When you think of the Yankees' most indispensable players, you think of CC Sabathia, or Robinson Cano, or even Derek Jeter, with good reason: They essentially have no backups. One wouldn't necessarily have thought of Curtis Granderson — a guy who hit .232 last year and was sort of in danger of being moved out of center field anyway — in that fashion, until yesterday, when Blue Jays pitcher J.A. Happ plunked Granderson on the right arm during his first at bat all spring. The arm ended up breaking, and Granderson will miss about two months. The good news is that the season doesn't start for more than a month. The bad news is that the Yankess have no one to replace him. Like, at all.
Granderson, who has hit more home runs the last two seasons than anyone else in baseball, won't be back until May at the earliest, leaving the Yankees with a big gaping hole in the outfield. This is not what you want on the second freaking day of spring training, particularly when you have an older roster that is already dealing with one serious injury (Alex Rodriguez) and the rehab of two others (Jeter, Mariano Rivera). And this is definitely what you don't want in the outfield.
Granderson's injury doesn't just mess him up; it also messes up Brett Gardner. The plan for the first month or so of the season was to occasionally put Granderson in left field to see if he could play there, train him up; Gardner's a better center fielder, and the Yankees would like to get him there eventually, but you had to make the transition easy. There won't be time for an easy transition in the middle of the season; as Wallace Matthews pointed out, the injury may in fact lead to Granderson keeping his center field job when he wouldn't have otherwise.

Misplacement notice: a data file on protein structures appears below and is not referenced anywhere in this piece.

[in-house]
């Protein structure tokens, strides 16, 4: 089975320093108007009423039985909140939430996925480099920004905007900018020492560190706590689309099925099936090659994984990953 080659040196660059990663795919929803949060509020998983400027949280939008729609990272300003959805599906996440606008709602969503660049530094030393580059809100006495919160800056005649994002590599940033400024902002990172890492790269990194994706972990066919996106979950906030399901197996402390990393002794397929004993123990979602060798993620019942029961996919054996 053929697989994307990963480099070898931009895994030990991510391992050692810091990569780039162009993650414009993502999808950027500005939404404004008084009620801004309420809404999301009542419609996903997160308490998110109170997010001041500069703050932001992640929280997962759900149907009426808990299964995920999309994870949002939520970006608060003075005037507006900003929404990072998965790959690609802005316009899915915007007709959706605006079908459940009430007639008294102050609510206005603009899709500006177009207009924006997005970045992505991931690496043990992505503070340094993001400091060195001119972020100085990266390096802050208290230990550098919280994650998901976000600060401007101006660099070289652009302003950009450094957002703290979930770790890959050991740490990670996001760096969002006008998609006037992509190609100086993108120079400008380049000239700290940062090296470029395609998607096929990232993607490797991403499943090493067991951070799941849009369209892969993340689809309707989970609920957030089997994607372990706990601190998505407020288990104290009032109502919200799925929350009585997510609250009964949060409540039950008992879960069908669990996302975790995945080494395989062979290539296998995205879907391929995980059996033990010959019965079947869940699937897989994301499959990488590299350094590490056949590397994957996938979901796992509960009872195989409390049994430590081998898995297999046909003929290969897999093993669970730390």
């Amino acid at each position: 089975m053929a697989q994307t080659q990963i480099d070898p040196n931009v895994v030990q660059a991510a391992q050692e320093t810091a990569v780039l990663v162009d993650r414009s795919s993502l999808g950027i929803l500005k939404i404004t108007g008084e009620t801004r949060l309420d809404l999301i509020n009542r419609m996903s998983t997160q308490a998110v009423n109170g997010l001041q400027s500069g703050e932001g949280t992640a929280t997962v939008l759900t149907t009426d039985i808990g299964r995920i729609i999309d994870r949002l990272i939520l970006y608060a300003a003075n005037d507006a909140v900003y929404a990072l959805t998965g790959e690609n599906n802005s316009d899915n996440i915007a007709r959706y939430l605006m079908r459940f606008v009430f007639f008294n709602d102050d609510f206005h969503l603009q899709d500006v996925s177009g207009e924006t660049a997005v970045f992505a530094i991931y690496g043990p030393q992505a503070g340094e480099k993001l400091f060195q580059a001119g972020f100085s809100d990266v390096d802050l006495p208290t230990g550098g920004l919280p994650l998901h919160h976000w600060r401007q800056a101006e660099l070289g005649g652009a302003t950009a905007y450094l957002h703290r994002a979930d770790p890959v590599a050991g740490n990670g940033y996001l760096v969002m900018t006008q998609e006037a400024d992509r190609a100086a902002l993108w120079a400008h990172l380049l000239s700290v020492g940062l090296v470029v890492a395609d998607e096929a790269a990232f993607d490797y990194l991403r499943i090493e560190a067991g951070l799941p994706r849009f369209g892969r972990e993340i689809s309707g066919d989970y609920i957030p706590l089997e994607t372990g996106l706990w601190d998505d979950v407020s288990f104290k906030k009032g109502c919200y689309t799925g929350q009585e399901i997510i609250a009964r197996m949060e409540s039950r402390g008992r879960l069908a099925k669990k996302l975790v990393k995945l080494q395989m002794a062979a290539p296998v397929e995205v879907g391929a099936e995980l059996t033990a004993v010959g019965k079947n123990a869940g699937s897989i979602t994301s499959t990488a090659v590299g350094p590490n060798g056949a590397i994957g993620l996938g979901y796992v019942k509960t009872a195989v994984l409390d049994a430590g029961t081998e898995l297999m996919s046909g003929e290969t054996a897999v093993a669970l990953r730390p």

So what do the Yankees do between now and when Granderson returns? The one thing they won't do is trade for Alfonso Soriano, as was briefly discussed in the immediate wake of the injury. The Yankees would be putting themselves in a situation where they'd have to pay $38 million (or a little less if they could get the Cubs and Theo Epstein to pick up some of the tab) for a guy they'd be starting for, oh, a little more than a month. Also: Soriano isn't sure he'd wave his no-trade clause to return to the Bronx, so there's that. Get that out of your brains. Not happening.
Which means the newly thinned Yankees must look within. Gardner will shift to center, so with Ichiro in right field, left field is the primary hole. The leading candidate is Juan Rivera, meant to be a right-handed bench bat. (He made his debut with the Yankees back in September 2001.) Matt Diaz is a similarly well-traveled candidate. They could also try one of their minor leaguers, most likely the terrifically named Zoilo Almonte, who Brian Cashman has said could be a starter in the majors. The problem is that no one else says that. Baseball America doesn't even have Almonte in its top 30 Yankees prospects, and ESPN's Keith Law doesn't have him in his top 10. Jonathan Mayo of MLB.com has Almonte at No. 10, writing, "some see him as more of a fourth outfielder when all is said and done, but if the overall hitting abilty can come, he still has the chance to be an everyday corner outfielder." So if he impresses this spring, he has a chance, particularly because he's a switch hitter.
Possibilities from outside the organization include Johnny Damon and Scott Podsednik, both currently unemployed but looking for work. (Bobby Abreu would be a possibility, too, but also: Yikes.) Our guess is that the Yankees don't sign any of those guys, and Rivera ends up starting in left on opening day, and everyone stares at Granderson for another month-plus, asking him "So, how's your arm? How's your arm? Hey, the arm, how's it going?" over and over and over.